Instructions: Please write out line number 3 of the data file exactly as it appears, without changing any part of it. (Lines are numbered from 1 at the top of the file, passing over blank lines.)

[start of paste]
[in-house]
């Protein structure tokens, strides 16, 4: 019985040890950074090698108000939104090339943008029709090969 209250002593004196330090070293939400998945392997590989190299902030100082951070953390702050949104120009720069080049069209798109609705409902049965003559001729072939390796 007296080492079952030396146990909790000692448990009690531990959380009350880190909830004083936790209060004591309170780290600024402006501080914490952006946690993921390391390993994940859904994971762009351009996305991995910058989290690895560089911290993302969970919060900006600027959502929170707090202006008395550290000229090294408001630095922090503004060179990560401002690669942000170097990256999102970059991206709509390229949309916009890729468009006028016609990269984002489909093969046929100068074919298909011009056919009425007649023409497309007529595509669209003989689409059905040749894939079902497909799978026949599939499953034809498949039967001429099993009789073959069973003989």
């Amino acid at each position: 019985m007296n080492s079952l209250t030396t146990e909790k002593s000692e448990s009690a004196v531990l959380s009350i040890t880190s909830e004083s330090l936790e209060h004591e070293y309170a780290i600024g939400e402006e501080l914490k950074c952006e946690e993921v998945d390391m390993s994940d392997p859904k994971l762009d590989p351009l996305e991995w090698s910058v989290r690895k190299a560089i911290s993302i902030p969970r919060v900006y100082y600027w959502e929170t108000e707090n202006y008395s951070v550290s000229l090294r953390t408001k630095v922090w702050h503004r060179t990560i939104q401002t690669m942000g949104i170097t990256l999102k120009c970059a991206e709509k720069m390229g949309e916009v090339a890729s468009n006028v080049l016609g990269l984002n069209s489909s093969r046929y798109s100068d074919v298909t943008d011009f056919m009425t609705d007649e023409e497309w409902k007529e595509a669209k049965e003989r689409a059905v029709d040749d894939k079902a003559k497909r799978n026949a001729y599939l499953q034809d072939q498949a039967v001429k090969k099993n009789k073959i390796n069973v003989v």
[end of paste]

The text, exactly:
């Amino acid at each position: 019985m007296n080492s079952l209250t030396t146990e909790k002593s000692e448990s009690a004196v531990l959380s009350i040890t880190s909830e004083s330090l936790e209060h004591e070293y309170a780290i600024g939400e402006e501080l914490k950074c952006e946690e993921v998945d390391m390993s994940d392997p859904k994971l762009d590989p351009l996305e991995w090698s910058v989290r690895k190299a560089i911290s993302i902030p969970r919060v900006y100082y600027w959502e929170t108000e707090n202006y008395s951070v550290s000229l090294r953390t408001k630095v922090w702050h503004r060179t990560i939104q401002t690669m942000g949104i170097t990256l999102k120009c970059a991206e709509k720069m390229g949309e916009v090339a890729s468009n006028v080049l016609g990269l984002n069209s489909s093969r046929y798109s100068d074919v298909t943008d011009f056919m009425t609705d007649e023409e497309w409902k007529e595509a669209k049965e003989r689409a059905v029709d040749d894939k079902a003559k497909r799978n026949a001729y599939l499953q034809d072939q498949a039967v001429k090969k099993n009789k073959i390796n069973v003989v």